The GlaxoSmithKline ($GSK) plant in Dungarvan, Ireland, is making measurable headway in reducing its carbon footprint and appears to be on track to reach its goal of nipping two-thirds of its emissions over the next two years.
Since GSK began the initiative in 2011, the Irish facility that manufactures a variety of over-the-counter pharmacy and oral care products including Panadol, Polygrip and NiQuitin was able to increase product volume by 10%, while reducing its overall energy usage by 17.4%, Waterford Today reported. Focusing on just 2014, the plant trimmed carbon emissions 7.4%, which beat GSK's target of 6% for the year.
The plant was able to reduce its carbon footprint by upgrading to LED lighting, adopting better air handling unit technology and practices, chilled water improvements and installing measurement and control functions, the newspaper said.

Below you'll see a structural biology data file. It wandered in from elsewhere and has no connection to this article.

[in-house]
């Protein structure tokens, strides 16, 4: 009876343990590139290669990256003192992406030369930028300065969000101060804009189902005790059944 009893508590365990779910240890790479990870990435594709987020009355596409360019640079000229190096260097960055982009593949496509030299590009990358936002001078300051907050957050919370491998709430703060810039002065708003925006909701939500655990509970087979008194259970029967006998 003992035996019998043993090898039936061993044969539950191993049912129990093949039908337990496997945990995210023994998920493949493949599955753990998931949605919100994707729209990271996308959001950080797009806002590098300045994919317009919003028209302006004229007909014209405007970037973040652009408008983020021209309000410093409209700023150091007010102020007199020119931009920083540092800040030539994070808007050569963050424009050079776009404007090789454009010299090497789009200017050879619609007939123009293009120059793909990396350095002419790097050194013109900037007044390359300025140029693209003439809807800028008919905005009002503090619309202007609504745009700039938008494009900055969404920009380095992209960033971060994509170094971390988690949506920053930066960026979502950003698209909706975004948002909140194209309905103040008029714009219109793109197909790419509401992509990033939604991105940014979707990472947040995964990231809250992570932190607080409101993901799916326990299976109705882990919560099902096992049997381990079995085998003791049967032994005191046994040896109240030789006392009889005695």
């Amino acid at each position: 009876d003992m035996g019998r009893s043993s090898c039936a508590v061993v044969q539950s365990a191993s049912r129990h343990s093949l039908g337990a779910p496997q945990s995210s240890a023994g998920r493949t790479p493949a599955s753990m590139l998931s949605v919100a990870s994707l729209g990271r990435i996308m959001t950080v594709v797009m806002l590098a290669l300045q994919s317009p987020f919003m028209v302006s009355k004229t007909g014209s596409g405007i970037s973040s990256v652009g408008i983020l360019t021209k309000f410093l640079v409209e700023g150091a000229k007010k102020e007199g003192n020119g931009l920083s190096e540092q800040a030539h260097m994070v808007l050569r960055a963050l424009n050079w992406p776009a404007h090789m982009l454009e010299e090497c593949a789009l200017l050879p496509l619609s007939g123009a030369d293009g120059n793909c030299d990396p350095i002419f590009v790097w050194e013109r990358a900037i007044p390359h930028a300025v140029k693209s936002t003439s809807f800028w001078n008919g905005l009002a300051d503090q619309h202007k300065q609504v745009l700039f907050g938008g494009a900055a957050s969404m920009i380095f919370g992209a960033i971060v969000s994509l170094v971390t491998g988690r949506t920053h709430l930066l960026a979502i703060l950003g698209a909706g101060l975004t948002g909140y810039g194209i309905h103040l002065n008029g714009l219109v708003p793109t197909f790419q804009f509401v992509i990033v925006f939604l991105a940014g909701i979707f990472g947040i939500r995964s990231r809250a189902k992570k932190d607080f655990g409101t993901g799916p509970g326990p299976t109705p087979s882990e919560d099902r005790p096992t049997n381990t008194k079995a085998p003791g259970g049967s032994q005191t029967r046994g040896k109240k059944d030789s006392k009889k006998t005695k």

"While energy efficiency projects will reduce carbon emissions by a certain amount, in order to reduce energy emissions further, we will be implementing a number of renewable energy options this year," Pat McLoughlin, vice president and site director of the facility, told Waterford Today.
As part of its efforts to reduce its global carbon footprint, GSK and several other drugmakers have also been flirting with continuous process manufacturing. Earlier this year, the company said it would invest up to $50 million in a Singapore plant to upgrade it to handle continuous process manufacturing, which requires radically smaller plants and, further, promises to radically lower operating costs.
- check out the Waterford Today story